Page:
By Sharon Bernstein SACRAMENTO, California (Reuters) - California Governor Jerry Brown on Wednesday stepped up his efforts to enshrine a rainy day fund in the state's constitution, stealing some thunder from Republicans backing a similar measure as he seeks an unprecedented fourth term. Brown, a Democrat who has followed a path of fiscal restraint since returning as governor in 2011 from two previous terms of office in the 1970s and '80s, is widely credited with restoring stability to California's battered budget after years of multibillion-dollar deficits. "We simply must prevent the massive deficits of the last decade, and we can only do that by paying down our debts and creating a solid rainy day fund," Brown said. On Wednesday, he called a special session of the Legislature for next week to discuss his plan for requiring the state to set aside money earned from volatile investments such as those in the stock market in flush years for use later during lean times.
The board of Detroit's General Retirement System on Wednesday approved economic terms of a settlement with the city that include cuts to pension benefits, putting in place another key component of Detroit's effort to exit bankruptcy by October. The city also has reached a tentative pact with the city's other pension fund, the Detroit Police and Fire Retirement System, whose board is expected to vote later this week. Together, the two pension funds represent some 23,000 active members and retirees. The settlements were incorporated into a new draft of the city's bankruptcy plan, filed with the federal bankruptcy court late Wednesday, hours before U.S. Bankruptcy Judge Steven Rhodes was scheduled to hear objections to the proposed restructuring.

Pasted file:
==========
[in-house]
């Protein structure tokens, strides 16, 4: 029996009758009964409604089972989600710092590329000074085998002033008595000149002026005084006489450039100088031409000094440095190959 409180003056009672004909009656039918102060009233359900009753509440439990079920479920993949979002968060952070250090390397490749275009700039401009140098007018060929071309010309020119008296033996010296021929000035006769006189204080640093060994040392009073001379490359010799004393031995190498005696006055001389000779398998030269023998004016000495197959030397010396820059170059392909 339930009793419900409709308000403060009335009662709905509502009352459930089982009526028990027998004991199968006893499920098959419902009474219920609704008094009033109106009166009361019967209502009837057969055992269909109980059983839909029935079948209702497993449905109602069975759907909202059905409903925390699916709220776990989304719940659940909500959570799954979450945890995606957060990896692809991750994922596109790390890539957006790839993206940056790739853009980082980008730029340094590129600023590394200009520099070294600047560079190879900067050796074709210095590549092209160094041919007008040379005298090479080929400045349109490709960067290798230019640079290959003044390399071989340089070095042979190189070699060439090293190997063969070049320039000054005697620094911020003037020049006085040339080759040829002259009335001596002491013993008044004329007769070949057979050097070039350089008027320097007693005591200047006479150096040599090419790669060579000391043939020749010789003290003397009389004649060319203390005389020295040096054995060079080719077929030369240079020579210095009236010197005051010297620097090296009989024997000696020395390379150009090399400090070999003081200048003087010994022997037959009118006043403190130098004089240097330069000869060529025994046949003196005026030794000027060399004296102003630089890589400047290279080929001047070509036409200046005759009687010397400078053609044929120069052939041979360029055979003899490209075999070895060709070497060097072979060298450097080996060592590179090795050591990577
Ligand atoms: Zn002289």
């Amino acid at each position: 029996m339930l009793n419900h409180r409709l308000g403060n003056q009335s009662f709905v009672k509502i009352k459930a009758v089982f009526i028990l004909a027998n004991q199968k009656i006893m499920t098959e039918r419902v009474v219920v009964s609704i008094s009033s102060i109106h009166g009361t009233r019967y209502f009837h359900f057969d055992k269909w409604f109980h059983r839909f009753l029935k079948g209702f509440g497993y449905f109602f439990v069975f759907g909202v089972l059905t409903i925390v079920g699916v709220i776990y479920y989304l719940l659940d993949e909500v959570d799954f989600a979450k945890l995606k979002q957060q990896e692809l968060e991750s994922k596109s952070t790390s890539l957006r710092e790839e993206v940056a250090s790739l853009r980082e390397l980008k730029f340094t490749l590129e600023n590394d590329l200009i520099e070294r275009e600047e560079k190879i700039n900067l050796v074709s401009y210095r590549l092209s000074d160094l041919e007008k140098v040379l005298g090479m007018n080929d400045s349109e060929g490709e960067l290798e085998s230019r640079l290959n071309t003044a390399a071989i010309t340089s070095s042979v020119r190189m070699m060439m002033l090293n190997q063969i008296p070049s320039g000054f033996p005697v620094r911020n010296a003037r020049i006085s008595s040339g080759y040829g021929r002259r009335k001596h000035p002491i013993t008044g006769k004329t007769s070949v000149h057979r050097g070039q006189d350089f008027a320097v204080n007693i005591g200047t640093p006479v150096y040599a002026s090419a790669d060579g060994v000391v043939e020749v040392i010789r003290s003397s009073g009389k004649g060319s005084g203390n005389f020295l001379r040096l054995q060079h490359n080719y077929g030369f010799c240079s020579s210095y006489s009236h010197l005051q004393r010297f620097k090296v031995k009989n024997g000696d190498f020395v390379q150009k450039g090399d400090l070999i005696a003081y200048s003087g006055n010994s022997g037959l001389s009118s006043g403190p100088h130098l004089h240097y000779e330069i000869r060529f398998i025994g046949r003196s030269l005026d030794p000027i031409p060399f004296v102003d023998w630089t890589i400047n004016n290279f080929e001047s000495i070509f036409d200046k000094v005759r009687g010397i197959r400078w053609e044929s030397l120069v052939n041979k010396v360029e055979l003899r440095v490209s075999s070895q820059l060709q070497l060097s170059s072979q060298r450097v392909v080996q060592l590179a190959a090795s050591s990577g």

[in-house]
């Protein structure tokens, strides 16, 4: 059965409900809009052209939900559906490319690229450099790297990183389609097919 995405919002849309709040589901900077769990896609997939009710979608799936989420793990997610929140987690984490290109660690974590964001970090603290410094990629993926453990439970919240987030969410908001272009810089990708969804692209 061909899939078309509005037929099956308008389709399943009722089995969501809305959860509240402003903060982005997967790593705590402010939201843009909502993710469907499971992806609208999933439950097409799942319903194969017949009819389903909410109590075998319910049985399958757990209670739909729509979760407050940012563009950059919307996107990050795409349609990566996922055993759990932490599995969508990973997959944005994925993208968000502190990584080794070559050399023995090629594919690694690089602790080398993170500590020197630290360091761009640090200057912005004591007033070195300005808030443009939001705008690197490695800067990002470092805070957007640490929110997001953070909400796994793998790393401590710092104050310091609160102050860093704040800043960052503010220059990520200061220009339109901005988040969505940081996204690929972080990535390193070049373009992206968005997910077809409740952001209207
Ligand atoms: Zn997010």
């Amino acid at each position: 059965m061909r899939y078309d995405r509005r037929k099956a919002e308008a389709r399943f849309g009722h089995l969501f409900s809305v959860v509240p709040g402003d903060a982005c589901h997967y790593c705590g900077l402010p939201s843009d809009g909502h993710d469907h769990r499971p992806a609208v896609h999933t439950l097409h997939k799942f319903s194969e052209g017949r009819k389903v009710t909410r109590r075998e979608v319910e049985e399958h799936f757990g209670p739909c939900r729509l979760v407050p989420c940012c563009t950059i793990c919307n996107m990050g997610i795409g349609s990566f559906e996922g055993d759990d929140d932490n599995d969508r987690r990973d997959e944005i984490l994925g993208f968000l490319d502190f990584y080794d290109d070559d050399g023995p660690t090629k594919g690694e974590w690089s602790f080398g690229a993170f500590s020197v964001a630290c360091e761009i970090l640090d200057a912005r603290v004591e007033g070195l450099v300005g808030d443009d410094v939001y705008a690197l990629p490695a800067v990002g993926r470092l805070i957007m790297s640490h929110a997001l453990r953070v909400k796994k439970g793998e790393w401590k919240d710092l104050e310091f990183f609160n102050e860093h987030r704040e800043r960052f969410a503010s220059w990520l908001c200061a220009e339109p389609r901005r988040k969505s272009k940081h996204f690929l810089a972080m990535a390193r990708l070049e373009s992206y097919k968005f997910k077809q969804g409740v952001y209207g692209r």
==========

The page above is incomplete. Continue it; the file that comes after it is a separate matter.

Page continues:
The United States warned Wednesday it was "actively preparing" new sanctions to hit Russia if critical Ukraine talks do not produce concessions from Moscow. US officials privately signaled they had little hope that the Geneva talks between Russia, Ukraine, the European Union and Washington would make significant progress. They also revealed that the toughest available sanctions -- those targeting key sectors of the Russian economy -- would only come into force in the event of a full-scale Russian invasion of Ukraine.